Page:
- Pack light. For the past four months I’ve been traveling with a single 30L backpack. The smaller your bag is to begin with, the more likely you are to leave behind unnecessary stuff. If you start with a 60L backpack, you can be sure that you’ll find a way to fill the 60L backpack! Start small. Pack light. You’re not going to an alien planet where you have no idea what to expect.
- Trust in nomadic serendipity. Say hello to strangers. Smile! Be friendly. You’d be amazed how many friendly people are out there who genuinely want to get to know you better. If you’re staying in one place for awhile, frequent the same shops, restaurants, and cafes. Get to know the staff. Try to get a feel for what living in that neighborhood for years on end would be like.
Finally, I’d like to give a shout-out for Raam Dev’s new eBook: Small Ways to Make a Big Difference. Raam has spent the past 3 months traveling, whereÂ he witnessed the imbalance of wealth and abundance in different parts of the world.Â This experience has permanently changed how he sees the world, inspired him to search for ways to help. Over 40 bloggers, including us, Jenna, and Jennifer from this post, joined Raam in contributing to this eBook, sharing our ideas of what little things we can do in our daily life to make a difference in the world. I think it’s relevant to mention this eBook in this post, because there are a lot of ideas in the eBook that you can apply in your traveling, to help make the world a better place.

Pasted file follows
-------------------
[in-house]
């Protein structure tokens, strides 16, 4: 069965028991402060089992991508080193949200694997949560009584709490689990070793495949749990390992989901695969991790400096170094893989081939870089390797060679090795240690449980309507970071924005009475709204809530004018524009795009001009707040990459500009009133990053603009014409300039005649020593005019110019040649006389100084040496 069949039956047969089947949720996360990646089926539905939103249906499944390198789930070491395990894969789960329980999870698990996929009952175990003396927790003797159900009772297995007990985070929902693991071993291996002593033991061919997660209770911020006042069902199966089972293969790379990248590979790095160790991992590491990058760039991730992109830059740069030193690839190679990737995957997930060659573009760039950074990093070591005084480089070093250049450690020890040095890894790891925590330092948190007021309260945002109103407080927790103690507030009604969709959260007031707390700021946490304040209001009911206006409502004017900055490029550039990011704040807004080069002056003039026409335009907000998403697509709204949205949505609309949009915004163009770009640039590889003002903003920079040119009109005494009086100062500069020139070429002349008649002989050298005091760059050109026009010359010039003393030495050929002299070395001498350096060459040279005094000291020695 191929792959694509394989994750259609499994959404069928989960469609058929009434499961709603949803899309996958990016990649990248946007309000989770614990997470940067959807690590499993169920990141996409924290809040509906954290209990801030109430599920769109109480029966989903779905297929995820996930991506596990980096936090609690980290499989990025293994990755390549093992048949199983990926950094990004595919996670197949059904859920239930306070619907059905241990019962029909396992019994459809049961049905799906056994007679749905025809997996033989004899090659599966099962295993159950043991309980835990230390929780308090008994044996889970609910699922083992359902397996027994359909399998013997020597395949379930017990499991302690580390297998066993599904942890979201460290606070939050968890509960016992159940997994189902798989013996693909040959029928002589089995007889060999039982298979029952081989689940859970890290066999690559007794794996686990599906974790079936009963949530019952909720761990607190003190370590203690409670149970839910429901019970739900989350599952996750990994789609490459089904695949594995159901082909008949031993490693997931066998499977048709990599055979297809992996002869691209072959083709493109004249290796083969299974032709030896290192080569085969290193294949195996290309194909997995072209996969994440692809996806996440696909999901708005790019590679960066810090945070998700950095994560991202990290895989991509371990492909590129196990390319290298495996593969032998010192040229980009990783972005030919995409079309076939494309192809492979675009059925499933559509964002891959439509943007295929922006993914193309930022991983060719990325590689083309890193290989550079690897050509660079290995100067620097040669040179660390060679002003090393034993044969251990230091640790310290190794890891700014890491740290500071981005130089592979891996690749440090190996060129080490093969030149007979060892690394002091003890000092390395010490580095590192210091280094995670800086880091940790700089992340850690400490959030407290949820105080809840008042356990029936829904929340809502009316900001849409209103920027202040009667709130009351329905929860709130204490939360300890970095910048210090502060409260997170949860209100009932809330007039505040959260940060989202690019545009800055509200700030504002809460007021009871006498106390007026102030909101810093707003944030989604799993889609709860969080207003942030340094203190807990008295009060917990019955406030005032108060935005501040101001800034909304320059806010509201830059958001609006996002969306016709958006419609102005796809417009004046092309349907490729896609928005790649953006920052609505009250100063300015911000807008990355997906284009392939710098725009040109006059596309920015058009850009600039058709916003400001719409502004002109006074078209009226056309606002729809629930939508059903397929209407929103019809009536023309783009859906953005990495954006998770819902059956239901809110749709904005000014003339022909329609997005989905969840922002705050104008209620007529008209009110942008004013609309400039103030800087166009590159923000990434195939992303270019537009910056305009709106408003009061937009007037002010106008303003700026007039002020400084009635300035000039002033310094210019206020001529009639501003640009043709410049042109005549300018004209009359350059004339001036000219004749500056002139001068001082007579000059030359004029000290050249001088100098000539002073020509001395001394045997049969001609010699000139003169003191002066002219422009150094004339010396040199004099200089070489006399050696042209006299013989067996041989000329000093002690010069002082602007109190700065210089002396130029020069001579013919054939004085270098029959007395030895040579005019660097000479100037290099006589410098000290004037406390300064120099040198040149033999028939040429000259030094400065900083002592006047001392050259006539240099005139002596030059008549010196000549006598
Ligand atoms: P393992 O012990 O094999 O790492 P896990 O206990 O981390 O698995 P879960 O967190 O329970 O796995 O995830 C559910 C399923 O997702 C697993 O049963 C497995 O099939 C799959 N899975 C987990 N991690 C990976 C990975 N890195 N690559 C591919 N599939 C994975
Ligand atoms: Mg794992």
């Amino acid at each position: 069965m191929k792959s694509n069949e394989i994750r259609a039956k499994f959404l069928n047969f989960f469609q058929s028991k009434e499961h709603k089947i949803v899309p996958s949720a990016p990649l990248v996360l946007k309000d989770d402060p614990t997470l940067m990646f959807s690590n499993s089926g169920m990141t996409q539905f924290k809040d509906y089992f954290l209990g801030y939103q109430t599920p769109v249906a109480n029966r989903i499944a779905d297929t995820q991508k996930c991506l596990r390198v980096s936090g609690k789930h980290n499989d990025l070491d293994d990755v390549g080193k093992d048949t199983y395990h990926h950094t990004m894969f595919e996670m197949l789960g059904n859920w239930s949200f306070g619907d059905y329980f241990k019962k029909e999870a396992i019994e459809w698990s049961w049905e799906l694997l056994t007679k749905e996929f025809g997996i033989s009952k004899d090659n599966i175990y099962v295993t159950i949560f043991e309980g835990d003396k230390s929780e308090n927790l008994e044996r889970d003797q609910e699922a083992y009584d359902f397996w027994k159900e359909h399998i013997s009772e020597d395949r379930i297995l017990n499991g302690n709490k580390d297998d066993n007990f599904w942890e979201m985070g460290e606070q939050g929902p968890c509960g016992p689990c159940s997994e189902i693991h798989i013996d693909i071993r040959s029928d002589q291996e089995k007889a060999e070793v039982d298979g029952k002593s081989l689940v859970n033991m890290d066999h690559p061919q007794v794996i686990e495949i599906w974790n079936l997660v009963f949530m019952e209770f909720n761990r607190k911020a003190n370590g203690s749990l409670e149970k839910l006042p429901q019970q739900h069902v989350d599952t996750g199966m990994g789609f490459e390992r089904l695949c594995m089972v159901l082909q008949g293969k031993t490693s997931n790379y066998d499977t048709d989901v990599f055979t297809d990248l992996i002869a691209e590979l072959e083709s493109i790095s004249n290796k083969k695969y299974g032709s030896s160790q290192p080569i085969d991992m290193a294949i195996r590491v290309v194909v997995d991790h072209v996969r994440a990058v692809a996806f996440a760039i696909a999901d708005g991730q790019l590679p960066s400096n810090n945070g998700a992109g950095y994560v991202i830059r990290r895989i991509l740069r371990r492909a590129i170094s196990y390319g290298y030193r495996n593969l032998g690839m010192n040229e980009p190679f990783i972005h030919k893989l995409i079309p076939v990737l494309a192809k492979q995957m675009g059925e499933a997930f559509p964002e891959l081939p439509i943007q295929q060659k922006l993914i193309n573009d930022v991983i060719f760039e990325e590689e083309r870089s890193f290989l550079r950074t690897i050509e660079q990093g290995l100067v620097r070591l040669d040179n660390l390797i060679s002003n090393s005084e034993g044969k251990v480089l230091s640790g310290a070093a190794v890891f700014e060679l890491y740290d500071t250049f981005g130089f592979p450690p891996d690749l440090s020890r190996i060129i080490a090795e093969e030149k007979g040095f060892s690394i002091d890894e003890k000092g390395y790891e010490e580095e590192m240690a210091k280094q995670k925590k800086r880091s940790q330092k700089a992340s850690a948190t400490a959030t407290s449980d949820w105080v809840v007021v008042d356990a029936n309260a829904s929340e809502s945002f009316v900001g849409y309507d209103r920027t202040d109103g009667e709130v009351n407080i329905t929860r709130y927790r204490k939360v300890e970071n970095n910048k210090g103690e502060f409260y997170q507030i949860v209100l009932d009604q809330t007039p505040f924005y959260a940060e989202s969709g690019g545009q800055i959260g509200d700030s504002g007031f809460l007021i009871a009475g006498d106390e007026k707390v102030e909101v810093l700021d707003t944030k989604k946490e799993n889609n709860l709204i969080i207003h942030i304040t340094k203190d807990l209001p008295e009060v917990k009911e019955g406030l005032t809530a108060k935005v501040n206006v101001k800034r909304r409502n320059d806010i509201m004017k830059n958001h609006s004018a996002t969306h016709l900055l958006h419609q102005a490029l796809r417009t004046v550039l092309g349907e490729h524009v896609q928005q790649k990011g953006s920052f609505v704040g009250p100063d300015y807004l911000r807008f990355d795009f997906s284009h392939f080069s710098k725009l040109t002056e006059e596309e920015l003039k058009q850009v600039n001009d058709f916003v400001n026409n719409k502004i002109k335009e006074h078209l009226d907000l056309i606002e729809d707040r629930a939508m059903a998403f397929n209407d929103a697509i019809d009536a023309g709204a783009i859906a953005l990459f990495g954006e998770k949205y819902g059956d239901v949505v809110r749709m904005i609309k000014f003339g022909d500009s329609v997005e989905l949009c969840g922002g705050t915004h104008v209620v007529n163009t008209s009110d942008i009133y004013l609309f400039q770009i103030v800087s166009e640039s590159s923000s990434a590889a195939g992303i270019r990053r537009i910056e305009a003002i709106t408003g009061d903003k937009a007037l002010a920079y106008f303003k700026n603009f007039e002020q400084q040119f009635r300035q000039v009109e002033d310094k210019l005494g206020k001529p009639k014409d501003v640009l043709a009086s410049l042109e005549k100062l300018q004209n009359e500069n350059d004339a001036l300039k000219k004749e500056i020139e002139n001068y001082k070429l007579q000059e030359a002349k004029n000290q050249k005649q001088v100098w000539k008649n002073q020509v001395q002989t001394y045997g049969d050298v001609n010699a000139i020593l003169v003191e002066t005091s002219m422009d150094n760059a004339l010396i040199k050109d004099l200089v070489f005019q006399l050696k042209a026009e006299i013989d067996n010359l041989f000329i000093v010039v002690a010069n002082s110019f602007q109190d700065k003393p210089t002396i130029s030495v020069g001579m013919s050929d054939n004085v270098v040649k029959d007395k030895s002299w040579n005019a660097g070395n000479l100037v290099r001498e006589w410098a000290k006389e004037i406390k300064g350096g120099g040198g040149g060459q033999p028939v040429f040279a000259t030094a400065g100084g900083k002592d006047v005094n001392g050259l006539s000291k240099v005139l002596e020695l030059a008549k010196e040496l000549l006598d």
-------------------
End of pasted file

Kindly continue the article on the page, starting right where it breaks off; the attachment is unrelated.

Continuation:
So, what about you? What traveling advice do you usually give to others? And what advice from above will you take from here?